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Training for jumping is a full-body workout

By Lenny Bernstein

Washington Post

By the time you’ve reached my age, your jumping days are pretty much over. Kids jump, and always appear to have a good time doing it. We adults use step stools and ladders on those rare occasions when we must leave the ground.

Brandon Todd emailed me recently, trying to interest me in writing about his prowess in this area. At 5-foot-5, 205 pounds and 27 years old, Todd can still dunk easily, something he says he has been doing since he was an adolescent.

“That’s so yesterday,” I wrote back, or words to that effect. Five-foot-seven-inch Spud Webb won the NBA slam dunk contest way back in 1986, and 5-foot-9-inch Nate Robinson has won it three times. If Todd really wanted to prove his merit, I told him, he should show he can get a 55-year-old overweight man into the air.

At first he thought I was kidding. “I’m positive I can get you two, three inches,” he wrote. “At least four [or] five sheets of computer paper.” Once I persuaded him I was serious, he leapt at the chance. “I could def get you inches!!” he wrote back, and we were on.

Spoiler alert: My three-hour-long sessions with Todd were not enough to provide a fair test of his expertise, so we didn’t measure my vertical leap before and after. But they were enough to trash the lower half of my body and my lower back – in that good way you feel after a completely exhausting workout.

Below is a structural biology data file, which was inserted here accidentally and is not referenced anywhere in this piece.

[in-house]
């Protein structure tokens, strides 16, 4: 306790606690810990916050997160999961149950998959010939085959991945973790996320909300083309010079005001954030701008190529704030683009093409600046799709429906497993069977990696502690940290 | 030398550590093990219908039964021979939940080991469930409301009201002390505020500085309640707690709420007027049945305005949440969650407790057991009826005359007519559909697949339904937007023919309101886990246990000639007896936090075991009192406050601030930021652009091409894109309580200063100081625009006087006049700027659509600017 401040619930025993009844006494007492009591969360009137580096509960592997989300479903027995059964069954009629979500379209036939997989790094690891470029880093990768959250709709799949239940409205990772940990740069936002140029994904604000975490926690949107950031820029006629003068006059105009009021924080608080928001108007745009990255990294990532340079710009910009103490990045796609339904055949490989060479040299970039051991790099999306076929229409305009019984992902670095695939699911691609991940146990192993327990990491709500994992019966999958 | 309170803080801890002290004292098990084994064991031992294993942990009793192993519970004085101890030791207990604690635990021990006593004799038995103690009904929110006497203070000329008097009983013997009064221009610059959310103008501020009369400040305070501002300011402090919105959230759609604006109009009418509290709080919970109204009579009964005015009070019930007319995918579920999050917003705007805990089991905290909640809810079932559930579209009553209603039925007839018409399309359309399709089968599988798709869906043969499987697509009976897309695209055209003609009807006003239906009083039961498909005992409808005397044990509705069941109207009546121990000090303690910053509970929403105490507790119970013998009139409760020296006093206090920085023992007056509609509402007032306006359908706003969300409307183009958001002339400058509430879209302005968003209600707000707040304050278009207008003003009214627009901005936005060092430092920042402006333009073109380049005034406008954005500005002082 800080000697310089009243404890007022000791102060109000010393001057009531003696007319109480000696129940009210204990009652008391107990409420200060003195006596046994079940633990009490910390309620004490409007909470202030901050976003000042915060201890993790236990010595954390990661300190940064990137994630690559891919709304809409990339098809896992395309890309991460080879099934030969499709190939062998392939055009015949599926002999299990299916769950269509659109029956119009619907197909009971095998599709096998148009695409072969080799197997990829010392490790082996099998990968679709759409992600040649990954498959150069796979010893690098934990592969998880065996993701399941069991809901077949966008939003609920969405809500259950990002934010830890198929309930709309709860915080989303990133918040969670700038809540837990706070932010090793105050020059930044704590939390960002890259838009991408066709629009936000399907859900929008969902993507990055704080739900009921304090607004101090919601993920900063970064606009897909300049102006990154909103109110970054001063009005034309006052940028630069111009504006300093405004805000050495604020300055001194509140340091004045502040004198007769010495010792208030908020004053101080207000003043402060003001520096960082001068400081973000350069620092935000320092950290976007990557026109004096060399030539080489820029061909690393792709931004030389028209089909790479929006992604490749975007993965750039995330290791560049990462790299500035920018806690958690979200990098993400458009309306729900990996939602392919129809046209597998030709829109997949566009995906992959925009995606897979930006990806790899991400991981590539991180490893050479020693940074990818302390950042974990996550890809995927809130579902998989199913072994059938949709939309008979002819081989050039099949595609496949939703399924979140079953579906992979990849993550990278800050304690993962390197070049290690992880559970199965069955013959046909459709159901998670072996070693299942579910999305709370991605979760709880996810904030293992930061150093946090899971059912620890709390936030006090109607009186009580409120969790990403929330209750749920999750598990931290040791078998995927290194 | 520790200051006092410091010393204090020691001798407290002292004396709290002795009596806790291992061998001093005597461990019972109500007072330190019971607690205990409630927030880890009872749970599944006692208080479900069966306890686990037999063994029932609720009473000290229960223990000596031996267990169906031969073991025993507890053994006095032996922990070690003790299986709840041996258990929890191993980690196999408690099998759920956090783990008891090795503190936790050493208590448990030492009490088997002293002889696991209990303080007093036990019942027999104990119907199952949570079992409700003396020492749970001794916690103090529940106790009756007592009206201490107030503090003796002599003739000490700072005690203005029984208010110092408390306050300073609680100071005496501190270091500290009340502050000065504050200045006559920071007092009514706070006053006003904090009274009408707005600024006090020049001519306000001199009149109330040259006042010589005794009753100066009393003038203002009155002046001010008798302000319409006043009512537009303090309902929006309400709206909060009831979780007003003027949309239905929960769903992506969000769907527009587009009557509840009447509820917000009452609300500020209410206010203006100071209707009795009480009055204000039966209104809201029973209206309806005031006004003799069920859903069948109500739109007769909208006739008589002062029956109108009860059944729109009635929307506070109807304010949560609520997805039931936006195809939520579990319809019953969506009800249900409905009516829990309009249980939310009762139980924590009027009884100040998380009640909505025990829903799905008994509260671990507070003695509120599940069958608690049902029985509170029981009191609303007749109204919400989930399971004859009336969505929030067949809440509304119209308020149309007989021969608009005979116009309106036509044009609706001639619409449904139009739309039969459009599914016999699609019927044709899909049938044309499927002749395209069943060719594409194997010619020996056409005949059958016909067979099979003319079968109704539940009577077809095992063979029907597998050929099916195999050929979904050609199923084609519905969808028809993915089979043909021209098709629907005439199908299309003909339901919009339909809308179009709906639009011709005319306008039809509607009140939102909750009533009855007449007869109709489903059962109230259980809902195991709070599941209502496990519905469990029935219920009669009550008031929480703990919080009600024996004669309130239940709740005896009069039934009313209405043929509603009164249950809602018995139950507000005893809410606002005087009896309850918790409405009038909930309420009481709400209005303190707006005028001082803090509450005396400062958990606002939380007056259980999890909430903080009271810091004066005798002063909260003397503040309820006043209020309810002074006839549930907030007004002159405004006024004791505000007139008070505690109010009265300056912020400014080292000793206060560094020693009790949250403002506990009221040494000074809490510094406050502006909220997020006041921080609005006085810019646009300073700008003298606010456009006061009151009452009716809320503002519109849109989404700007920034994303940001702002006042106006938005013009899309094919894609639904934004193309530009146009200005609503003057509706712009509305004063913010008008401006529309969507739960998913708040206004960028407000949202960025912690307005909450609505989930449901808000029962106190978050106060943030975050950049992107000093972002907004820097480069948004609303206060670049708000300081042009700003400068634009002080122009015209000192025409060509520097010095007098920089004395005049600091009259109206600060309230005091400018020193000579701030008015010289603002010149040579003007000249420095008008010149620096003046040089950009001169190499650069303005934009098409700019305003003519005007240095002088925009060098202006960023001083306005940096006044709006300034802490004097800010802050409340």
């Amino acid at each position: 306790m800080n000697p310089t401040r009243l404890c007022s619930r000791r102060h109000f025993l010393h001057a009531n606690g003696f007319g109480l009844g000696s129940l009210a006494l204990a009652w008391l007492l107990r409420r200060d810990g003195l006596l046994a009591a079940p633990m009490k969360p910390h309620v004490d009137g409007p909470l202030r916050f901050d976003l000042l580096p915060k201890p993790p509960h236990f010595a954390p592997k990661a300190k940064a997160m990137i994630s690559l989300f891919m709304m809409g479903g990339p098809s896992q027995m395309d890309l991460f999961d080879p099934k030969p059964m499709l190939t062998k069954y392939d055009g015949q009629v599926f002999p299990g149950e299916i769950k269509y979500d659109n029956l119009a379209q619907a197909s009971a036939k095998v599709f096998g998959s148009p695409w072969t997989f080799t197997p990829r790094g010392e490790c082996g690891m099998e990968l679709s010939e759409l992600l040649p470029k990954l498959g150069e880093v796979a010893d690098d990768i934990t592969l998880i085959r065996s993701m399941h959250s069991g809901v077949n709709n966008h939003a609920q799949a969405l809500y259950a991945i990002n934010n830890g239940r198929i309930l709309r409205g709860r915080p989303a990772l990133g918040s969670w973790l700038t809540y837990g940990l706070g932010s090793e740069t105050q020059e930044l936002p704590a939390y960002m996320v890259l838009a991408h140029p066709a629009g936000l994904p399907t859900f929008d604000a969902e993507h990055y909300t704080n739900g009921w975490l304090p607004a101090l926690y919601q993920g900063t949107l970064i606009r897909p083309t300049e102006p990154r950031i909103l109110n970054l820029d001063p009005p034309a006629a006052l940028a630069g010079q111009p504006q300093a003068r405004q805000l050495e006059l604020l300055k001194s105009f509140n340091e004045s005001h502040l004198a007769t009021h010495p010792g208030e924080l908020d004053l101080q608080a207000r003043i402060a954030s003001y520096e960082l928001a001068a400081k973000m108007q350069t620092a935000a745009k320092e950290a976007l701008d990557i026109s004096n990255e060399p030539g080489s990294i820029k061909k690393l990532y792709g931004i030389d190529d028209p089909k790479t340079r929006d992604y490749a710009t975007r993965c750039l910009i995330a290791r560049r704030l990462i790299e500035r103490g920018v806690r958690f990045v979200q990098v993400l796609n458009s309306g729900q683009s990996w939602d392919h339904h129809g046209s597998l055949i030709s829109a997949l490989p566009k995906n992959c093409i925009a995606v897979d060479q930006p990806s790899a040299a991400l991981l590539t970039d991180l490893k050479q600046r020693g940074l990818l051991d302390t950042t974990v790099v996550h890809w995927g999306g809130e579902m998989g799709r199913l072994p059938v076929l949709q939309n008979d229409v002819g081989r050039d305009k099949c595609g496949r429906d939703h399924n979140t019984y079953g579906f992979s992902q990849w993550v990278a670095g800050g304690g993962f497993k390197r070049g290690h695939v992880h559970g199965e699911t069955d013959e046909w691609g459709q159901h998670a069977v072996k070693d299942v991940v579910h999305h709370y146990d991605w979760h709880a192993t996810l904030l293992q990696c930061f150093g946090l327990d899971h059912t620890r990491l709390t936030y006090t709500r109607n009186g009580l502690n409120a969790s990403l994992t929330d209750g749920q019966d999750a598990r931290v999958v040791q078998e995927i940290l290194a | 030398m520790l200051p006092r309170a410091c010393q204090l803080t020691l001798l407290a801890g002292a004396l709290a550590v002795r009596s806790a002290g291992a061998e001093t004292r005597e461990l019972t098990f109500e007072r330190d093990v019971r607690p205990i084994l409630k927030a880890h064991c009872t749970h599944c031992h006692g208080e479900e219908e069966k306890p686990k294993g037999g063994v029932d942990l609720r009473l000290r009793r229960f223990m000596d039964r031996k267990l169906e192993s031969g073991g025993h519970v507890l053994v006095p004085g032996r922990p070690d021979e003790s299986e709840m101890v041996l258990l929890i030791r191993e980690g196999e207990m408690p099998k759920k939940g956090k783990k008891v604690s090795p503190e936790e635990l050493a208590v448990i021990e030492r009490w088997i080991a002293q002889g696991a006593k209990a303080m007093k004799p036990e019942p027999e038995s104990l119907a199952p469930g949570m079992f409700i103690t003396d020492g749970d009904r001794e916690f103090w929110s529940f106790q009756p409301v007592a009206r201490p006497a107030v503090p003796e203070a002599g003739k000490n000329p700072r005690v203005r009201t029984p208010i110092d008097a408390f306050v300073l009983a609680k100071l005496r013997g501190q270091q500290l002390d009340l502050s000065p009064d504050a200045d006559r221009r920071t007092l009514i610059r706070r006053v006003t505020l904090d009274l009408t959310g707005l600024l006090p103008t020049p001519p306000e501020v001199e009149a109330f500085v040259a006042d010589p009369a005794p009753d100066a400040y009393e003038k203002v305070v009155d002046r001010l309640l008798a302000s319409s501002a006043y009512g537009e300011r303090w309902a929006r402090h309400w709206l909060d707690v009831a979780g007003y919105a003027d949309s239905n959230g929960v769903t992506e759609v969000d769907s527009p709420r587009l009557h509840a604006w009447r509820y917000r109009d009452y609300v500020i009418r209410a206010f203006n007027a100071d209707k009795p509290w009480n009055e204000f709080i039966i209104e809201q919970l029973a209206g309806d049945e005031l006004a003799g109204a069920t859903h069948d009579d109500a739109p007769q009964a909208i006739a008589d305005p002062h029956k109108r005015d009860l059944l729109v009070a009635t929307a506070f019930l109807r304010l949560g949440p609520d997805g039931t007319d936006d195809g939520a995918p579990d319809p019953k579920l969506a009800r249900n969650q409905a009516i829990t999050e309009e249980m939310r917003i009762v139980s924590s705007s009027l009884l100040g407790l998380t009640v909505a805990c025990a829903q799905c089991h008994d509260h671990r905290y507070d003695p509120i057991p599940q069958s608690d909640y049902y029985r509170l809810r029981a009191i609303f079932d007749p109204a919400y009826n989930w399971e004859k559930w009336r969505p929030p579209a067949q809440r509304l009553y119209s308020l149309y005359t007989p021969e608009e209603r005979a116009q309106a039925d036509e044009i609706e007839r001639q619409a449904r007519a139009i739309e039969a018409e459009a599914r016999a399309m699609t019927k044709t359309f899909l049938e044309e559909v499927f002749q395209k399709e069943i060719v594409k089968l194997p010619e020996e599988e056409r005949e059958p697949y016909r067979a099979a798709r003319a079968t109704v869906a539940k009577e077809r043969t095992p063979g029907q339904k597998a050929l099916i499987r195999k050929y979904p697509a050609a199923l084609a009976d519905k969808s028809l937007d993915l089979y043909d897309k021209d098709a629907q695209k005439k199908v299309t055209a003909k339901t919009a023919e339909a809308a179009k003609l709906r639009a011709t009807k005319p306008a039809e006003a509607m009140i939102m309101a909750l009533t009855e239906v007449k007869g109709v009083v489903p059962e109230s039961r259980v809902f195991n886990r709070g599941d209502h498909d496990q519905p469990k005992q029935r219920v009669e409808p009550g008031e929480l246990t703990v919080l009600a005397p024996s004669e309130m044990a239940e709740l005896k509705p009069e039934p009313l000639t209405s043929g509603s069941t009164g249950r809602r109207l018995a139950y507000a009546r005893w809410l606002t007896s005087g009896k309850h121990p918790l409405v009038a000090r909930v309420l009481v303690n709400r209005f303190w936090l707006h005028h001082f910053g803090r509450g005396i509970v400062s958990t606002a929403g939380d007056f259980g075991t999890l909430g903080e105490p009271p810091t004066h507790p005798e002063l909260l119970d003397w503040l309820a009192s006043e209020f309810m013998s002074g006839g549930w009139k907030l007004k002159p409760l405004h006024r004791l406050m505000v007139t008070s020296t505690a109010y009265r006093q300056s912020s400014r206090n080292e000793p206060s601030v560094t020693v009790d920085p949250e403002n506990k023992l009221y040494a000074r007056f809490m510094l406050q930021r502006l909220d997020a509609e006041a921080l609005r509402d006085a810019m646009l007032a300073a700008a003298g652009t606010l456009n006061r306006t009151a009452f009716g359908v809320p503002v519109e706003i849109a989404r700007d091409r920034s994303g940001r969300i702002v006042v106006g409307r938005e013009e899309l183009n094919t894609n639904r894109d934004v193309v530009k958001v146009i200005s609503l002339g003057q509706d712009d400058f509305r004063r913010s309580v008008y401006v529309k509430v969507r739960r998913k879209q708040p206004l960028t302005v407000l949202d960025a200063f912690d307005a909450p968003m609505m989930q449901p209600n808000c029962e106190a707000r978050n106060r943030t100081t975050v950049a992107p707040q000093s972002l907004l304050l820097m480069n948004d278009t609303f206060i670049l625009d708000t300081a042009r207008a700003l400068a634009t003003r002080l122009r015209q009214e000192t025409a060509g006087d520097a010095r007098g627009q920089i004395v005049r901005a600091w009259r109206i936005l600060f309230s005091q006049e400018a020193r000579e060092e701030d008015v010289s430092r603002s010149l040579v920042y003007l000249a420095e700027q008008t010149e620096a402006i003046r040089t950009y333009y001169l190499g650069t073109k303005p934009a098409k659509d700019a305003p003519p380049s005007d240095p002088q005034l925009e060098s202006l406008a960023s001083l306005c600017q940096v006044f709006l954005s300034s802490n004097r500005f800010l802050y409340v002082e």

There is no magic trick that will turn you into Dr. Dunkenstein. It’s all about hard work and natural gifts. But jumping is a terrific, full-body exercise. “You use your arm swing. You use your core. You use your glutes. You use your hamstrings. You use your quads. You use the tendons around your ankles,” Todd said. “It’s almost like swimming.”

Todd is big on squats. His go-to training move is the reverse squat. I must have done a couple hundred of those over three workouts that reduced me to a panting, sweaty mess. If you’d like to try this, squat and put your fingertips on the floor between your feet. Keep them on the floor as you straighten your legs and lift your rear end as high as possible. Do that 20 times and you’ll feel a burn in your hamstrings that will remind you how little you use those muscles in everyday life.

Todd said he has been “obsessed” with jumping since he was a child. “Short man syndrome,” he said during a workout in the Dynamic Fitness gym in Frederick, Md., where he is a physical trainer.